beauty itself. It also can be seen as more than that; as the philosophical
study of questions of beauty and taste, of our judgments relating to
beauty and the visual and mental processes or percepts that enable us to
make those judgments. How, if at all, does aesthetics play a role in the
conservation of the historic environment?
Join us to hear three short papers by Colin Kerr (former Architect for
Chichester Cathedral), Matthew Slocombe (Director of The SPAB) and
Matthew Pendleton (Area Design and Conservation Officer at
Westminster City Council) on the role of aesthetics in the conservation
of the historic environment; then join in what should be lively discussion
with our expert panel, chaired by Charles Wagner.
Forum meetings open earlier at 5.30 pm for a 6.00 pm start
Friday 28 February 2020
Draft Guidelines for the Management of the Historic Environment
Donald Hankey warmly invites ASCHB members to a special event at The Gallery, where you will have the chance to discuss and give expert feedback on a short briefing paper about the value of conservation internationally. An updated document will be available here shortly.
Friday 6 March 2020
ASCHB AGM and Annual Conference:
Conserving Knowledge: Recording, Archiving and Retrieving the Historic Environment for Future Generations.
Tuesday 17 March 2020 – postponed
Cuba, communism and conservation
Anna Joynt, Allies & Morrison
This talk is about conservation in a clearly very different context. The international conservation principles may be the same, but the problems and the resources are vastly different from ours. The scale of the Cuban task is staggering, but so is the vision. The results may sometimes raise eyebrows in more delicate conservation circles, but there is much to admire, much to explore and – Anna would say – much which we can learn from.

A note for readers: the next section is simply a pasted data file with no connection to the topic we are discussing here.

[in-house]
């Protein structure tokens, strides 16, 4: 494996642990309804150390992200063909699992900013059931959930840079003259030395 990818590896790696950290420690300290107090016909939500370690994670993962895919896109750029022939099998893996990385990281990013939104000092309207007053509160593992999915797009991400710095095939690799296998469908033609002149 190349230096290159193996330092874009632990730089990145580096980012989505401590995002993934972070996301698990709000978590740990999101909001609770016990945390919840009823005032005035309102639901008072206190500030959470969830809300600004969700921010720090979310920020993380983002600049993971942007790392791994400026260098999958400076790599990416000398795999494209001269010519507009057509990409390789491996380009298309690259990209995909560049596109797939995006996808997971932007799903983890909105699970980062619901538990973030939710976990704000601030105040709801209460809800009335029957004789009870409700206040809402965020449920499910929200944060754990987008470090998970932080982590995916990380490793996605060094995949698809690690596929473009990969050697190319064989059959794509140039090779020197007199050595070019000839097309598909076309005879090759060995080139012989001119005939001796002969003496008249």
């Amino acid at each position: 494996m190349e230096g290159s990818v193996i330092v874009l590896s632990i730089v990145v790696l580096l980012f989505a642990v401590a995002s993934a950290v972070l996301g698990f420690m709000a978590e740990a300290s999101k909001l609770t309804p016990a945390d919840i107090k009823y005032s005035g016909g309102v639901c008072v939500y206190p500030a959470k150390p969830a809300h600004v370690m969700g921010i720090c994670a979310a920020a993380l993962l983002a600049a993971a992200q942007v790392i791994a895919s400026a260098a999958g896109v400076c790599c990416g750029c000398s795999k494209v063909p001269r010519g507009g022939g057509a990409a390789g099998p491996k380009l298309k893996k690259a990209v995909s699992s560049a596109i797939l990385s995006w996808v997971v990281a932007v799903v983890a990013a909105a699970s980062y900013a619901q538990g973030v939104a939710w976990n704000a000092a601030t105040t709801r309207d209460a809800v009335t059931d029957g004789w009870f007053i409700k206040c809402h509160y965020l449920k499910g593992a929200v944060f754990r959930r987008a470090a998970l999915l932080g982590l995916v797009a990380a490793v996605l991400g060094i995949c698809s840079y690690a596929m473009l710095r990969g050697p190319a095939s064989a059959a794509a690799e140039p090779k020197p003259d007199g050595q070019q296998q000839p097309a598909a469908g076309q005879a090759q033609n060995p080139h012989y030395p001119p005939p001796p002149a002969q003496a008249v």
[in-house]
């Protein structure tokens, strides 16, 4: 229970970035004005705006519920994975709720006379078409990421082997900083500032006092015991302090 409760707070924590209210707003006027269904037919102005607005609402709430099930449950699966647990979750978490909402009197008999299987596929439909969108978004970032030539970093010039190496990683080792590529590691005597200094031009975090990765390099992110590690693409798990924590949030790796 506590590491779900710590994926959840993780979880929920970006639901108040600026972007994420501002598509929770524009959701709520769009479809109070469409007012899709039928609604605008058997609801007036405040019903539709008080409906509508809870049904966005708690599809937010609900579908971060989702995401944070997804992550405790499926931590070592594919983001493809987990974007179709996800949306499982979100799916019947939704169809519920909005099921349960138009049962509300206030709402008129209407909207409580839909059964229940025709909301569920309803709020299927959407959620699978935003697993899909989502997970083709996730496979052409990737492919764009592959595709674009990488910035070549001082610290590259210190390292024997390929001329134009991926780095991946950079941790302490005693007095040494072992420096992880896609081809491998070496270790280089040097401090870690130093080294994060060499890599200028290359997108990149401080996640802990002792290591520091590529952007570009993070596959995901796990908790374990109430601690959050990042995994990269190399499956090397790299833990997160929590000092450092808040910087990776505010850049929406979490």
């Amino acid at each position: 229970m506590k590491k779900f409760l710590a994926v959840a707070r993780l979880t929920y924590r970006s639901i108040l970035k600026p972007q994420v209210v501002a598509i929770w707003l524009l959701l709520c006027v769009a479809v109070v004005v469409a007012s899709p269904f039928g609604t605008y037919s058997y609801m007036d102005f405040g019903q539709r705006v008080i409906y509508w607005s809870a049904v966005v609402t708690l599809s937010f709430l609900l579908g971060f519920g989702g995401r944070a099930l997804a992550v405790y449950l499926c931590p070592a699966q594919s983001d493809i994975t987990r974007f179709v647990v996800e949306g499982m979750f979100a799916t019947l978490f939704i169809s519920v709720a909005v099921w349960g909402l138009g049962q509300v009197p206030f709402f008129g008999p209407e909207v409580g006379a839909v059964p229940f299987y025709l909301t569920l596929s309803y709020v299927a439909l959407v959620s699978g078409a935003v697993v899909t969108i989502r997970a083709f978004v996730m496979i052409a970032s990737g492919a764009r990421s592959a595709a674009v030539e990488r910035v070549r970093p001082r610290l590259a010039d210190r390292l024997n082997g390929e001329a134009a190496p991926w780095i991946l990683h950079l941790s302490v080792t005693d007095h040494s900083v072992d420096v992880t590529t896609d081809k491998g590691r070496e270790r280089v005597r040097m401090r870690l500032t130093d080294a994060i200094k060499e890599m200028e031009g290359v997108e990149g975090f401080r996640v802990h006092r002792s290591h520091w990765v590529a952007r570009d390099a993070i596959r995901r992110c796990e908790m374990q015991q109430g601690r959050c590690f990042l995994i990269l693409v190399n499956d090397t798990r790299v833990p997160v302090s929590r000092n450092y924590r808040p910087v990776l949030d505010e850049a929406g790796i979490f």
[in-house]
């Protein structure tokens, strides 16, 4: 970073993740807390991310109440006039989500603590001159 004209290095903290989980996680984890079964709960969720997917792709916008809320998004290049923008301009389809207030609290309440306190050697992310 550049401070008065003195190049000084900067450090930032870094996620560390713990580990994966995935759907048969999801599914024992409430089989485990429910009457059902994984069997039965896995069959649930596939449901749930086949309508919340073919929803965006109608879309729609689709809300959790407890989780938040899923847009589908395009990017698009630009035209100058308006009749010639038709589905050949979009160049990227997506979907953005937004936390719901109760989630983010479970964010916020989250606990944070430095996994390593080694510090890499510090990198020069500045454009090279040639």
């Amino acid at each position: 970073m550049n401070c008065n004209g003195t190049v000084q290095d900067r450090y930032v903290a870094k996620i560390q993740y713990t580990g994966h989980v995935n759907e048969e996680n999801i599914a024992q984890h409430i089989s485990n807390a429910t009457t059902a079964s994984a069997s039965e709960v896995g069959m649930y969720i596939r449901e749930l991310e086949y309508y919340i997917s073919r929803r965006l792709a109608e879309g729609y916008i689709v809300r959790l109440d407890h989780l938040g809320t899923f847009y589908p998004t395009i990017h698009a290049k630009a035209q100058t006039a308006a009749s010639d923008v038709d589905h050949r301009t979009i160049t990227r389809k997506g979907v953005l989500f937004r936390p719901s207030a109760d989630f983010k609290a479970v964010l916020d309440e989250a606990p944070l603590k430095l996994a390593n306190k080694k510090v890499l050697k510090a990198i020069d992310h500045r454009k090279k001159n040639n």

Anna will be talking mostly about the holistic, heritage-based conservation of Old Havana, but also extending the talk to the wider capital and around Cuba. We’ll touch on the Cuban modern movement along the way, finishing up at the seminal Cuban modernist building, the National Schools of Arts.
Anna Joynt: lecture based on AA Conservation Course thesis and grant-funded research (British Academy and Zibby Garnett Trust)
21 April 2020 – postponed
The Archaeology of the Mithraeum
Jane Sidell, Historic England
This includes a visit and the meeting will be held at the Historic England offices at Cannon Street – registration will be required through the Eventbrite site (no charge for ASCHB members)
19 May 2020 – postponed
Providence Chapel, Charlwood
Robert Bowles, RPB Services
16 June 2020 – to be confirmed
Earth Mortars: latest thinking, and the Repair of the Dovecote at Barham, Lincolnshire
Alison Henry, Historic England
Peter Rawlings, Peter Rawlings Architects
Details of Autumn, Spring and Summer Visits to be given nearer the date.
CPD – Details of the previous season’s meetings are archived for your CPD records here
The results of our November 2017 poll, ASCHB at 50: Influential Books for the most influential books for conservation over the last fifty years are now on the Book Review page